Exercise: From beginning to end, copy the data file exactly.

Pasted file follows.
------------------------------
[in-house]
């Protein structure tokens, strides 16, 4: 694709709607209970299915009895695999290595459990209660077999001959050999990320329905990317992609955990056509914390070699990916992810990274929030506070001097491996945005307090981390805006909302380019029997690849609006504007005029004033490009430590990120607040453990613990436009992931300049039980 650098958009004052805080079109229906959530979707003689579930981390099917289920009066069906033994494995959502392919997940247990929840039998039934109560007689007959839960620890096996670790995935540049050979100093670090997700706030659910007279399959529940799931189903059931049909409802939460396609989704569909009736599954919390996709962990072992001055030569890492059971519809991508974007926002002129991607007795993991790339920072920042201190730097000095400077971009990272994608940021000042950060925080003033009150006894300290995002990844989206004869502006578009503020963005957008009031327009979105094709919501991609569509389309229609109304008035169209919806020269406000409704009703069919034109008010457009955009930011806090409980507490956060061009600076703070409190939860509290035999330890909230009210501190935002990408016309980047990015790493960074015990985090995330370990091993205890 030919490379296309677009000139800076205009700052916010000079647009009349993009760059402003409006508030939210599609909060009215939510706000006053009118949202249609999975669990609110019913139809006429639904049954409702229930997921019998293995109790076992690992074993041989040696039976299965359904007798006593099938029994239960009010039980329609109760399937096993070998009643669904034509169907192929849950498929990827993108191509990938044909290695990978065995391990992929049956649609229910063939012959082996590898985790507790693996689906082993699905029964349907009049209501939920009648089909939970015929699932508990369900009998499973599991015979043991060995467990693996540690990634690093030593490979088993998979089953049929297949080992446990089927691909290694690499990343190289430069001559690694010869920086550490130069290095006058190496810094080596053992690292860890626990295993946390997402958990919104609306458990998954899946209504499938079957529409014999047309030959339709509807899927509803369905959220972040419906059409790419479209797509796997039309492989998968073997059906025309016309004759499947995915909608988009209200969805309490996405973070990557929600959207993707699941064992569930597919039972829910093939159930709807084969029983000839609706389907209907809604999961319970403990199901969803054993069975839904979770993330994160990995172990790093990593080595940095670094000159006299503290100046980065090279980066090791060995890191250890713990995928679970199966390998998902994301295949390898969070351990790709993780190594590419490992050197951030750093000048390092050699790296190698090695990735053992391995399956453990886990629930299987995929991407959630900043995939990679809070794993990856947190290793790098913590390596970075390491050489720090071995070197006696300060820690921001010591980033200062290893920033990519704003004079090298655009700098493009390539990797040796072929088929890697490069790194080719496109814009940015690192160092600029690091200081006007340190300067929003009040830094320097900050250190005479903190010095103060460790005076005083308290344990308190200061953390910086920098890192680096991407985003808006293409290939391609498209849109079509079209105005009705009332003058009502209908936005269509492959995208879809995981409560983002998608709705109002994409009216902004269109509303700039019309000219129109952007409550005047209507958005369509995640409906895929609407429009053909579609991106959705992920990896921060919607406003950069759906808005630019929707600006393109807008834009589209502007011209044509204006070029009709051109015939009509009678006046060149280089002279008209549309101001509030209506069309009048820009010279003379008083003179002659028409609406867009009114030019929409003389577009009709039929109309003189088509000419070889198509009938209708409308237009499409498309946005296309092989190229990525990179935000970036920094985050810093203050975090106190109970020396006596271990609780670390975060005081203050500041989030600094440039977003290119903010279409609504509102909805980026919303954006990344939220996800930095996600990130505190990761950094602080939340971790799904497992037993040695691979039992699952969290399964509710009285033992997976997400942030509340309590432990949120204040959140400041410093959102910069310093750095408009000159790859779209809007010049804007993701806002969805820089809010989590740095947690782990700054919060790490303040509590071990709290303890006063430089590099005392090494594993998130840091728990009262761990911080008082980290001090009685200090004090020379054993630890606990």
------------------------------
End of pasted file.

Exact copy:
[in-house]
């Protein structure tokens, strides 16, 4: 694709709607209970299915009895695999290595459990209660077999001959050999990320329905990317992609955990056509914390070699990916992810990274929030506070001097491996945005307090981390805006909302380019029997690849609006504007005029004033490009430590990120607040453990613990436009992931300049039980 650098958009004052805080079109229906959530979707003689579930981390099917289920009066069906033994494995959502392919997940247990929840039998039934109560007689007959839960620890096996670790995935540049050979100093670090997700706030659910007279399959529940799931189903059931049909409802939460396609989704569909009736599954919390996709962990072992001055030569890492059971519809991508974007926002002129991607007795993991790339920072920042201190730097000095400077971009990272994608940021000042950060925080003033009150006894300290995002990844989206004869502006578009503020963005957008009031327009979105094709919501991609569509389309229609109304008035169209919806020269406000409704009703069919034109008010457009955009930011806090409980507490956060061009600076703070409190939860509290035999330890909230009210501190935002990408016309980047990015790493960074015990985090995330370990091993205890 030919490379296309677009000139800076205009700052916010000079647009009349993009760059402003409006508030939210599609909060009215939510706000006053009118949202249609999975669990609110019913139809006429639904049954409702229930997921019998293995109790076992690992074993041989040696039976299965359904007798006593099938029994239960009010039980329609109760399937096993070998009643669904034509169907192929849950498929990827993108191509990938044909290695990978065995391990992929049956649609229910063939012959082996590898985790507790693996689906082993699905029964349907009049209501939920009648089909939970015929699932508990369900009998499973599991015979043991060995467990693996540690990634690093030593490979088993998979089953049929297949080992446990089927691909290694690499990343190289430069001559690694010869920086550490130069290095006058190496810094080596053992690292860890626990295993946390997402958990919104609306458990998954899946209504499938079957529409014999047309030959339709509807899927509803369905959220972040419906059409790419479209797509796997039309492989998968073997059906025309016309004759499947995915909608988009209200969805309490996405973070990557929600959207993707699941064992569930597919039972829910093939159930709807084969029983000839609706389907209907809604999961319970403990199901969803054993069975839904979770993330994160990995172990790093990593080595940095670094000159006299503290100046980065090279980066090791060995890191250890713990995928679970199966390998998902994301295949390898969070351990790709993780190594590419490992050197951030750093000048390092050699790296190698090695990735053992391995399956453990886990629930299987995929991407959630900043995939990679809070794993990856947190290793790098913590390596970075390491050489720090071995070197006696300060820690921001010591980033200062290893920033990519704003004079090298655009700098493009390539990797040796072929088929890697490069790194080719496109814009940015690192160092600029690091200081006007340190300067929003009040830094320097900050250190005479903190010095103060460790005076005083308290344990308190200061953390910086920098890192680096991407985003808006293409290939391609498209849109079509079209105005009705009332003058009502209908936005269509492959995208879809995981409560983002998608709705109002994409009216902004269109509303700039019309000219129109952007409550005047209507958005369509995640409906895929609407429009053909579609991106959705992920990896921060919607406003950069759906808005630019929707600006393109807008834009589209502007011209044509204006070029009709051109015939009509009678006046060149280089002279008209549309101001509030209506069309009048820009010279003379008083003179002659028409609406867009009114030019929409003389577009009709039929109309003189088509000419070889198509009938209708409308237009499409498309946005296309092989190229990525990179935000970036920094985050810093203050975090106190109970020396006596271990609780670390975060005081203050500041989030600094440039977003290119903010279409609504509102909805980026919303954006990344939220996800930095996600990130505190990761950094602080939340971790799904497992037993040695691979039992699952969290399964509710009285033992997976997400942030509340309590432990949120204040959140400041410093959102910069310093750095408009000159790859779209809007010049804007993701806002969805820089809010989590740095947690782990700054919060790490303040509590071990709290303890006063430089590099005392090494594993998130840091728990009262761990911080008082980290001090009685200090004090020379054993630890606990």